Review: Saint Maud

By Christian DiMartino

Thank God for A24.

I have said it before, and I will say it once again. It’s weird to think that just a production company could attract such an interest, and I’d be lying if this particular production company didn’t always attract an interest. The real reason, honestly, is that A24 is one of those that doesn’t feel like an actual company; for the most part, most of their films are truly original and come from artists very worthy of Academy Awards, even if they don’t care about gaining Academy Awards. They’re just in it for the movie, man. So as if 2020 wasn’t awful enough, you can imagine how difficult it was only getting THREE A24 movies, and we’re only now getting two of them. The first, to my knowledge, was Sofia Copploa’s On the Rocks, which isn’t quite a great film, but is one her best and worthy of more discussion. There is also the recent Minari, which is gaining awards traction, and the film of the hour, Saint Maud.

Alright folks, so here it is. The trailer for this film premiered before A24’s flawless Uncut Gems, and boy, the waiting has been the hardest part. For some, the sitting through it will be the hardest part. Saint Maud is most certainly not going to be a film for everyone. It’s weird, genuinely creepy, completely nutty, perhaps not fully original while feeling fully original, and since I’m a sick puppy, I’ll say it: it’s my idea of a good time. This is the film that A24 thrives on, and once again, they’ve no doubt succeeded. That is, again, depending on who you are.

The film, written and directed by newcomer Rose Glass (her and Ari Aster would make a fabulous couple), follows a live-in nurse named Maud (played by Morfydd Clark, who I have apparently seen before but does not seem familiar). Maud is lonely, awkward, and sees herself as something of a savior, due to her strong religious beliefs. She is currently taking care of a former dancer named Amanda (Jennifer Ehle, excellent here), who is dying of cancer. Amanda also sees Maud as something of a savior, but she’s also the type of person who could appear to be sincere, while being condescending. Maud being Maud though, Amanda sparks a feeling in Maud, and thus, Maud becomes a little too involved in Amanda’s life, yet in her eyes it’s in her best interest. Even before things between Maud and Amanda take a sour turn, Maud begins coming undone- she has gasping fits, she inflicts pain upon herself, etc. It’s after Maud and Amanda part ways though where Maud really starts to mentally unravel.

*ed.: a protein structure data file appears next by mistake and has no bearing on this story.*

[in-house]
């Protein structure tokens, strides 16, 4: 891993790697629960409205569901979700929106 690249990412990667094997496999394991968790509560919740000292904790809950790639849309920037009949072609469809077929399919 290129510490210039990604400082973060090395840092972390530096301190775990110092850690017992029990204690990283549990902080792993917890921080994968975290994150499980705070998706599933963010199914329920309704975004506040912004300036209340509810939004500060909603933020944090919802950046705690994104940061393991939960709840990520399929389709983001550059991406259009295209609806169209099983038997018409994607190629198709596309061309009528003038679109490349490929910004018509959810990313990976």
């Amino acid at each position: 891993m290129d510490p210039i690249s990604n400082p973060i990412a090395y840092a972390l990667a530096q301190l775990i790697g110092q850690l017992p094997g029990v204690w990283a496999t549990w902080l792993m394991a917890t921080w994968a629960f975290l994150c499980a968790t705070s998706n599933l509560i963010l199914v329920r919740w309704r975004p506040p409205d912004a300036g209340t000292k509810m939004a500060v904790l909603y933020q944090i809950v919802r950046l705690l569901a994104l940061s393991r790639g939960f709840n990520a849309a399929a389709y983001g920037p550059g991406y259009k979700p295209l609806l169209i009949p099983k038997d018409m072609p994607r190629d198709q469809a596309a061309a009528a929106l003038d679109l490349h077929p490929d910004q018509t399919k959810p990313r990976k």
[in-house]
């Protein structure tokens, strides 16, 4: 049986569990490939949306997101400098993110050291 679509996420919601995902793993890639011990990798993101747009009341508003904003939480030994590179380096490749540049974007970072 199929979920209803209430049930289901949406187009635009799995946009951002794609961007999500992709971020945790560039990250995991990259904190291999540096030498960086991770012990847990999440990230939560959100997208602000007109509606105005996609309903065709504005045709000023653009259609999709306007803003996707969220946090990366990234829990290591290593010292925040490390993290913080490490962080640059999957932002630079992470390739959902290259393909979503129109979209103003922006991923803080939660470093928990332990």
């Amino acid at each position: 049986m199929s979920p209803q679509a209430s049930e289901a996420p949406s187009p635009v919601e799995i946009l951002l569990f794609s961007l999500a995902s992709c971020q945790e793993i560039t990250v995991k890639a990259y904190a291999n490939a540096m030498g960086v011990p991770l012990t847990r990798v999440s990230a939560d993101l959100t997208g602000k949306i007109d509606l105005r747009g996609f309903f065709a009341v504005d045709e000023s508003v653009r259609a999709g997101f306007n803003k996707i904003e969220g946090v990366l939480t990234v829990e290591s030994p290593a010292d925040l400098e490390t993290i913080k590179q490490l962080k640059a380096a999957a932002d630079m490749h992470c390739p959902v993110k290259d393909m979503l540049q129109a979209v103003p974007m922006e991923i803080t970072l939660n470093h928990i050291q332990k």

I’d like to say more, but shouldn’t because if Saint Maud appears to be your thing, it will be. It is my thing. The film isn’t horrific or necessarily gory, and yet it will disturb and get under your skin in the best ways. It’s a very well crafted, near perfectly written, directed and acted piece of work that holds you in its grip for under 90 minutes. By the final act, not only was I entranced, but I was shook and kind of horrified, if only at the morbid curiosity of where the film was going to go next. There comes a scene towards the end where an old acquaintance of Maud’s comes to visit her at her apartment, and even though nothing happens here, it’s the great work of Glass and Clark that had me on the edge of my seat. Glass because of the buildup that she established, and Clark because of the character that she pulls off convincingly, beautifully well.

So, yeah, Saint Maud is my kind of thing, from beginning to its completely nutty end. I’d be lying if the ending didn’t make me laugh, and not because it’s in any way funny, but because it’s so bat-bleep crazy, I didn’t know how else to react to it. Truth be told though, I pretty much love this movie. It’s a bizarre but undeniably effective little number with images that linger in the mind long after you see it, and like most films to come from A24, it’s certainly going to spark the discussion that it deserves.

Grade: A

One response to “Review: Saint Maud”

  1. […] Saint Maud: This is one of those movies that suffered from COVID-19. Originally slated to be released in April […]


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